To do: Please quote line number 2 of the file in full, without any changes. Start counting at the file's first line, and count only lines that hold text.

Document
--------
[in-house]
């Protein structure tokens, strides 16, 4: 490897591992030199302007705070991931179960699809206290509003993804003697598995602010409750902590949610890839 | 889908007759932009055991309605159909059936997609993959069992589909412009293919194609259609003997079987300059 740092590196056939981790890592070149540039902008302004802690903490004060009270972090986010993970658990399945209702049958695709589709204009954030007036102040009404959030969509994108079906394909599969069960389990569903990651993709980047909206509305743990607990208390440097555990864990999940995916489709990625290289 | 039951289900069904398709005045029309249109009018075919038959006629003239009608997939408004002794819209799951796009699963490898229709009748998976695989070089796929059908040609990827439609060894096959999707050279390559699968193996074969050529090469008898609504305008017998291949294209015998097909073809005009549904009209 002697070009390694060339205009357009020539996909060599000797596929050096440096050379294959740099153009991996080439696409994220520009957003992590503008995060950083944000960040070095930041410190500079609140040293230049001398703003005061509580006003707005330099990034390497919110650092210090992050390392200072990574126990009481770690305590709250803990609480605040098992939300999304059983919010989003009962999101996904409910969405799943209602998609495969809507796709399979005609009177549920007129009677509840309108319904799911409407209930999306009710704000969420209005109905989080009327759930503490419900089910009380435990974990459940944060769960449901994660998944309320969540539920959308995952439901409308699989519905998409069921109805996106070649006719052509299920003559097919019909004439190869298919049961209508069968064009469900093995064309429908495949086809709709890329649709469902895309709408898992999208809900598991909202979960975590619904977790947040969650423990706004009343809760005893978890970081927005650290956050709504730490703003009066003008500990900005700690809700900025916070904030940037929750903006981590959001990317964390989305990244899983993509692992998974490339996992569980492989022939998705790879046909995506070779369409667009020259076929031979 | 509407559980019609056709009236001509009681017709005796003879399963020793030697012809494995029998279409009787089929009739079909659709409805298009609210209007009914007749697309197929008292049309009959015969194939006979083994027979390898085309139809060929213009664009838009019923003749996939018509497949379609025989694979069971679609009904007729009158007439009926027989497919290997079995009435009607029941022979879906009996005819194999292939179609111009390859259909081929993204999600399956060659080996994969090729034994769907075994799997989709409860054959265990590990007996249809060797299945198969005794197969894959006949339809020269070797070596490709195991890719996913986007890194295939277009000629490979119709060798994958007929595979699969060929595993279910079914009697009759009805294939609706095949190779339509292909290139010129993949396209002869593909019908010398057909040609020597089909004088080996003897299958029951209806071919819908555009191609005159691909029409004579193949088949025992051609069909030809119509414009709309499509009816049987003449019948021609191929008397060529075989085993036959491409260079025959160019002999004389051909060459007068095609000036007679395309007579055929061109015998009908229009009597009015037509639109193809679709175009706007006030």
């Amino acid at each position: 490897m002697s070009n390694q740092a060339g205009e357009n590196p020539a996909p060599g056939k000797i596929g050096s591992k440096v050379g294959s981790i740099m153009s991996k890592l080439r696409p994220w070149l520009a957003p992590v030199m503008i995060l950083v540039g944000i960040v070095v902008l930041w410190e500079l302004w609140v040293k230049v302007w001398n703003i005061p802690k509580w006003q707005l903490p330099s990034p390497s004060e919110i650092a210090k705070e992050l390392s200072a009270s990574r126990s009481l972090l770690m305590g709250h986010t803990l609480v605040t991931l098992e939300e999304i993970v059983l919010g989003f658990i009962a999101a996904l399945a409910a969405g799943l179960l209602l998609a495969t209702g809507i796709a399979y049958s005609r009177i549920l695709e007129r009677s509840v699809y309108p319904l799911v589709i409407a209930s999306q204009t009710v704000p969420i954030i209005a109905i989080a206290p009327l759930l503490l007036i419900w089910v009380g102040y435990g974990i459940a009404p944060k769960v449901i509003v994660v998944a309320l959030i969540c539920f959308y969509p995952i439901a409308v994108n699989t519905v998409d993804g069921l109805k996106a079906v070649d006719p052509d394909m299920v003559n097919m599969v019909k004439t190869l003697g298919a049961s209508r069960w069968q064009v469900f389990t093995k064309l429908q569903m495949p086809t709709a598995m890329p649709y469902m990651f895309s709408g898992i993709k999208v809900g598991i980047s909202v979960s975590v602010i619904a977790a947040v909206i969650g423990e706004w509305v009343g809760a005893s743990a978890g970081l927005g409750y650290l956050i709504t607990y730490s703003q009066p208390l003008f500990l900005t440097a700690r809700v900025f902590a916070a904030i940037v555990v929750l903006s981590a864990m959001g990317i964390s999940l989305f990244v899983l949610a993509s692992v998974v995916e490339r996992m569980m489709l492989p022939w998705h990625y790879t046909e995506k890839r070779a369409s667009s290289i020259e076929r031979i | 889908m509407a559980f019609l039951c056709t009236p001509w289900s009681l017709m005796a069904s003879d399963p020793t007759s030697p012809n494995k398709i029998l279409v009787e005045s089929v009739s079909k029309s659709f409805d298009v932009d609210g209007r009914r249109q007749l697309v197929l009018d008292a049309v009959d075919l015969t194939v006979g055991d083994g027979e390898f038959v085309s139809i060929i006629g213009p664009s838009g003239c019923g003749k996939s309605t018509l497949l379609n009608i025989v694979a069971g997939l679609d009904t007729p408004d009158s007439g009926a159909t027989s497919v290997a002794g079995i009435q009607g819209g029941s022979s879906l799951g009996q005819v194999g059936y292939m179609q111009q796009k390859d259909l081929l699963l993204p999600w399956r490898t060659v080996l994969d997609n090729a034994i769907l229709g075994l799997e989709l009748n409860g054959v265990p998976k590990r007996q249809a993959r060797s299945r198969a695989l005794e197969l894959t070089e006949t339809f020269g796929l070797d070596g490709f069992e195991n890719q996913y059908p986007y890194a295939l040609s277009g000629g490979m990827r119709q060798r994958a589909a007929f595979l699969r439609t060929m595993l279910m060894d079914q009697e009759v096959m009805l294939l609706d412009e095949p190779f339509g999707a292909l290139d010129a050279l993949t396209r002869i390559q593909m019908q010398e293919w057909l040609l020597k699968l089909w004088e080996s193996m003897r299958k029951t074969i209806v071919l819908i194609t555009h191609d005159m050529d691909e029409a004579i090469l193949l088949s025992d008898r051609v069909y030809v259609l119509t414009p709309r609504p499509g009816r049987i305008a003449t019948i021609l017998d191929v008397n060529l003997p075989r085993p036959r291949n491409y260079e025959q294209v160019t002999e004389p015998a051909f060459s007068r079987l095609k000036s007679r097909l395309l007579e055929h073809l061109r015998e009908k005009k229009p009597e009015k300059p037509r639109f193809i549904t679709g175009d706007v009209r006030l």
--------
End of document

């Protein structure tokens, strides 16, 4: 490897591992030199302007705070991931179960699809206290509003993804003697598995602010409750902590949610890839 | 889908007759932009055991309605159909059936997609993959069992589909412009293919194609259609003997079987300059 740092590196056939981790890592070149540039902008302004802690903490004060009270972090986010993970658990399945209702049958695709589709204009954030007036102040009404959030969509994108079906394909599969069960389990569903990651993709980047909206509305743990607990208390440097555990864990999940995916489709990625290289 | 039951289900069904398709005045029309249109009018075919038959006629003239009608997939408004002794819209799951796009699963490898229709009748998976695989070089796929059908040609990827439609060894096959999707050279390559699968193996074969050529090469008898609504305008017998291949294209015998097909073809005009549904009209 002697070009390694060339205009357009020539996909060599000797596929050096440096050379294959740099153009991996080439696409994220520009957003992590503008995060950083944000960040070095930041410190500079609140040293230049001398703003005061509580006003707005330099990034390497919110650092210090992050390392200072990574126990009481770690305590709250803990609480605040098992939300999304059983919010989003009962999101996904409910969405799943209602998609495969809507796709399979005609009177549920007129009677509840309108319904799911409407209930999306009710704000969420209005109905989080009327759930503490419900089910009380435990974990459940944060769960449901994660998944309320969540539920959308995952439901409308699989519905998409069921109805996106070649006719052509299920003559097919019909004439190869298919049961209508069968064009469900093995064309429908495949086809709709890329649709469902895309709408898992999208809900598991909202979960975590619904977790947040969650423990706004009343809760005893978890970081927005650290956050709504730490703003009066003008500990900005700690809700900025916070904030940037929750903006981590959001990317964390989305990244899983993509692992998974490339996992569980492989022939998705790879046909995506070779369409667009020259076929031979 | 509407559980019609056709009236001509009681017709005796003879399963020793030697012809494995029998279409009787089929009739079909659709409805298009609210209007009914007749697309197929008292049309009959015969194939006979083994027979390898085309139809060929213009664009838009019923003749996939018509497949379609025989694979069971679609009904007729009158007439009926027989497919290997079995009435009607029941022979879906009996005819194999292939179609111009390859259909081929993204999600399956060659080996994969090729034994769907075994799997989709409860054959265990590990007996249809060797299945198969005794197969894959006949339809020269070797070596490709195991890719996913986007890194295939277009000629490979119709060798994958007929595979699969060929595993279910079914009697009759009805294939609706095949190779339509292909290139010129993949396209002869593909019908010398057909040609020597089909004088080996003897299958029951209806071919819908555009191609005159691909029409004579193949088949025992051609069909030809119509414009709309499509009816049987003449019948021609191929008397060529075989085993036959491409260079025959160019002999004389051909060459007068095609000036007679395309007579055929061109015998009908229009009597009015037509639109193809679709175009706007006030």